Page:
Quebecer shows off his glass-blowing skills after Netflix show
Patrick Primeau says glass-blowing 'is really exciting — if you're not afraid of the heat'
Patrick Primeau is so used to the heat, he barely even notices when he gets burned.
"I'd much rather get a burn than a cut from the glass for some reason," he said.
Primeau has been a glass-blower for 20 years and now has his own studio in Sainte-Julie, Que., on Montreal's South Shore.
The kilns, open flames and furnaces are so hot, he risks getting minor burns from standing too close. But he hardly breaks a sweat.
Primeau has to be careful during every step of the process. One false move and the glass will crack. If the heat becomes uneven, the glass will shatter. One mistake, and he might accidentally burn one of his colleagues — or himself.
"Once you start something, you can't stop. It has to be done all the way to the end."
He started blowing glass more than 20 years ago, after walking into a glass shop. Then 23, he watched as the glass glowed different colours and decided he had to try the craft out for himself.
"The first time you try glass-blowing is really exciting — if you're not afraid of the heat or getting burned," said Primeau.
He launched himself into a three-year program at Espace Verre, an organization based in Old Montreal that offers glass-blowing classes, and hasn't stopped since.
Primeau never thought he'd find himself on a Netflix competition show, but that's exactly what happened.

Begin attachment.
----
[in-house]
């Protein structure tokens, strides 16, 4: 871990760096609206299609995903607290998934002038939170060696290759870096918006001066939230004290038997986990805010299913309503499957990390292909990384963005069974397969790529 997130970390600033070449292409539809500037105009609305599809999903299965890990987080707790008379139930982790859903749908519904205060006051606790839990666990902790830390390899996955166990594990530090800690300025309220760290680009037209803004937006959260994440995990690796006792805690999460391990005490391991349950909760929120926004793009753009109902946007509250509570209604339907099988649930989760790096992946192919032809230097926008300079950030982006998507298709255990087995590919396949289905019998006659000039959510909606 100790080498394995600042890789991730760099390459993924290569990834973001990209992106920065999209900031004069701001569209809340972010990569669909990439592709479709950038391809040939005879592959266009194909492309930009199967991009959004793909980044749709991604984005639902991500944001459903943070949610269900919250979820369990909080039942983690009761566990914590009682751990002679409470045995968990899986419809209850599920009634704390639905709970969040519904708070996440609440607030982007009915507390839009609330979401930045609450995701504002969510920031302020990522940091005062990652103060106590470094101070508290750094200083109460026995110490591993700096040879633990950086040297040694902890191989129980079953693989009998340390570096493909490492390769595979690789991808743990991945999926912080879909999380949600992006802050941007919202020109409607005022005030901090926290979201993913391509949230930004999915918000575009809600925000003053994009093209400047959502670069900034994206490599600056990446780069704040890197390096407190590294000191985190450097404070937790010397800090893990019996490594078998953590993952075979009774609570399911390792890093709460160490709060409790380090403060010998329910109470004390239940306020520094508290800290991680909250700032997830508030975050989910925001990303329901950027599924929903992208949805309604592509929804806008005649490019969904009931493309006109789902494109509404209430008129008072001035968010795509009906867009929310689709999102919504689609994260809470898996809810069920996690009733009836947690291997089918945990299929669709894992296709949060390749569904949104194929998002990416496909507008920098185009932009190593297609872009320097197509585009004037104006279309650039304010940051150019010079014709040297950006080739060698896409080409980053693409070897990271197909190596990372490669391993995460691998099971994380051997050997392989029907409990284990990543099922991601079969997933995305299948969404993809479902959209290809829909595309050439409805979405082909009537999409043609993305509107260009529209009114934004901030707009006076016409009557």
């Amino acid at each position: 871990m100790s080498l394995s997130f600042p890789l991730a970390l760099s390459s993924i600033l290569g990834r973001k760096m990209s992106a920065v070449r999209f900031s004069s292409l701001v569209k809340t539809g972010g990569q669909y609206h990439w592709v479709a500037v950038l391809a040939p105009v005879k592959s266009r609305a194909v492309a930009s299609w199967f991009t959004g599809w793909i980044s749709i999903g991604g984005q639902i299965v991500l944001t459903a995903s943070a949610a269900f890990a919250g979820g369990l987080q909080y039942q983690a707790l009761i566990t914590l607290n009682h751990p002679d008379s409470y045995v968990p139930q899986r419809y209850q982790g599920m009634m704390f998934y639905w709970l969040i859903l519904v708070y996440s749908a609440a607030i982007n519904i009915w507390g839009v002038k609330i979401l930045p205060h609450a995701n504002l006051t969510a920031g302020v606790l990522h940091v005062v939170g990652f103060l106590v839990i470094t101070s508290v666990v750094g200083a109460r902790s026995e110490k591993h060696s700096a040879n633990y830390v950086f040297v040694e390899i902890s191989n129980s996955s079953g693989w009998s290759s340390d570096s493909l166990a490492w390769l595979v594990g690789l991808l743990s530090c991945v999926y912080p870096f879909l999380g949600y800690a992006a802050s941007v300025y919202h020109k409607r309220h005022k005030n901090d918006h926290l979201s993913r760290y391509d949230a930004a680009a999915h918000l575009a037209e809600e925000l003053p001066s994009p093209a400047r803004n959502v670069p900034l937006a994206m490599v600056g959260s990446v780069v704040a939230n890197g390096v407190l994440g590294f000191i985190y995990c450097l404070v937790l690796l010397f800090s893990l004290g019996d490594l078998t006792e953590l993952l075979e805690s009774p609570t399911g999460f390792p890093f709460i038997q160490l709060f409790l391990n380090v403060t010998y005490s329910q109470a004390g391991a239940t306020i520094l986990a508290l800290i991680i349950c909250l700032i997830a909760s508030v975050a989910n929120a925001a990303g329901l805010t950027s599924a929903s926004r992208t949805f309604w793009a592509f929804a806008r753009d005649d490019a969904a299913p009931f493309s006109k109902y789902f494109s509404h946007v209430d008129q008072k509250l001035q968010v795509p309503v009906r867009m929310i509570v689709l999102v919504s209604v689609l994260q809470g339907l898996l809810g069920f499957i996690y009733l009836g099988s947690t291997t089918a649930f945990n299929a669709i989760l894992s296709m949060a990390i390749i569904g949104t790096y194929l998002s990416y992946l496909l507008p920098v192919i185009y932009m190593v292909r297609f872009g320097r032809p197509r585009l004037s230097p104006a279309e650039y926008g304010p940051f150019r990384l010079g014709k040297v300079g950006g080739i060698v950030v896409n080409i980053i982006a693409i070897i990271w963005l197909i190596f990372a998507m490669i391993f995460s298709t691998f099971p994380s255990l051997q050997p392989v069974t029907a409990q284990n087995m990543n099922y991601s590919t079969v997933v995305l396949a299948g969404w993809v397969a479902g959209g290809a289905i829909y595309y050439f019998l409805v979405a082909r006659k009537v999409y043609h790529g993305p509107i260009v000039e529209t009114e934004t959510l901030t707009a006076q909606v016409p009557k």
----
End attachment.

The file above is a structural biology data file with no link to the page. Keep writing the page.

Primeau was one of ten gaffers — another word for glass-blower — selected to compete on Blown Away. He was the only Quebecer in the group.
"I did feel fairly comfortable in my ability as a glass-blower. When they presented the first challenge … I wasn't too sure anymore," he said.
Adjusting to a new studio and a new assistant was a challenge for Primeau. Having to come up with sculpture designs that fit certain themes in just a few hours, on camera, was even harder.
"I was hoping and expecting to go further than I did. I was hoping to get to the end," he said.
Despite his competitive nature, he said he felt a sense of relief when he got to trade his hotel room for his home.
Primeau works in his hot shop, which sits just off a highway in Sainte-Julie almost daily. He and his wife, Caroline Ouellette, opened Studio Welmo together more than 12 years ago.
They do a mix of commercial and artistic work, taking orders from businesses and making everything from funeral urns to paperweights.
When he isn't working on orders, Primeau's work is abstract. He creates vessel-like items inspired by marine life and nature.
He said before he starts on a piece, he forms an idea in his head on how each piece should look. The artform requires planning, and he said he enjoys the process of creating something new.
"I just like the fact that you have to be meticulous and follow your plan, from beginning to end."
Have a look inside Primeau's studio: